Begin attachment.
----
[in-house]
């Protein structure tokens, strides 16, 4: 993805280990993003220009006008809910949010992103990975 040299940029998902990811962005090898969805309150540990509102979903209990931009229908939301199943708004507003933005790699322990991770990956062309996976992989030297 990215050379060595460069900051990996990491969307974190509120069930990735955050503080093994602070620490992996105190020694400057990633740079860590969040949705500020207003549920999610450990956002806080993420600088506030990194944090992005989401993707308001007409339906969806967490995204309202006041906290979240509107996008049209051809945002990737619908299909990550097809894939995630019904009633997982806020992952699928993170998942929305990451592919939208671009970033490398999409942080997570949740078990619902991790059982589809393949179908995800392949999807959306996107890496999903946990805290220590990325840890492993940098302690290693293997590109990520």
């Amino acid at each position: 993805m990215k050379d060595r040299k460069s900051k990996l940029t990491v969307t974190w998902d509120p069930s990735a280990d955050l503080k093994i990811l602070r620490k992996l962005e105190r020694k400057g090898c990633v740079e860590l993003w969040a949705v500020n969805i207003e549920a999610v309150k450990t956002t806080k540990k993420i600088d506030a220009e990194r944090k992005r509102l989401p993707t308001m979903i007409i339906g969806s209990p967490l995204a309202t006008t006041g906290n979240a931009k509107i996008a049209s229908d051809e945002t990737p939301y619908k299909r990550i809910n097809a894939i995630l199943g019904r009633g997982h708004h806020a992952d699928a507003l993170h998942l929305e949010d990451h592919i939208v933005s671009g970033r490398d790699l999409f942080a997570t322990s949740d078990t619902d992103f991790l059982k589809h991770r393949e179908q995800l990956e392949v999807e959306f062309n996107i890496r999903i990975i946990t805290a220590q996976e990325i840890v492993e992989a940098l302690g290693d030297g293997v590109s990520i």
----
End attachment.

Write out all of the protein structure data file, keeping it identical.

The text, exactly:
[in-house]
């Protein structure tokens, strides 16, 4: 993805280990993003220009006008809910949010992103990975 040299940029998902990811962005090898969805309150540990509102979903209990931009229908939301199943708004507003933005790699322990991770990956062309996976992989030297 990215050379060595460069900051990996990491969307974190509120069930990735955050503080093994602070620490992996105190020694400057990633740079860590969040949705500020207003549920999610450990956002806080993420600088506030990194944090992005989401993707308001007409339906969806967490995204309202006041906290979240509107996008049209051809945002990737619908299909990550097809894939995630019904009633997982806020992952699928993170998942929305990451592919939208671009970033490398999409942080997570949740078990619902991790059982589809393949179908995800392949999807959306996107890496999903946990805290220590990325840890492993940098302690290693293997590109990520």
């Amino acid at each position: 993805m990215k050379d060595r040299k460069s900051k990996l940029t990491v969307t974190w998902d509120p069930s990735a280990d955050l503080k093994i990811l602070r620490k992996l962005e105190r020694k400057g090898c990633v740079e860590l993003w969040a949705v500020n969805i207003e549920a999610v309150k450990t956002t806080k540990k993420i600088d506030a220009e990194r944090k992005r509102l989401p993707t308001m979903i007409i339906g969806s209990p967490l995204a309202t006008t006041g906290n979240a931009k509107i996008a049209s229908d051809e945002t990737p939301y619908k299909r990550i809910n097809a894939i995630l199943g019904r009633g997982h708004h806020a992952d699928a507003l993170h998942l929305e949010d990451h592919i939208v933005s671009g970033r490398d790699l999409f942080a997570t322990s949740d078990t619902d992103f991790l059982k589809h991770r393949e179908q995800l990956e392949v999807e959306f062309n996107i890496r999903i990975i946990t805290a220590q996976e990325i840890v492993e992989a940098l302690g290693d030297g293997v590109s990520i």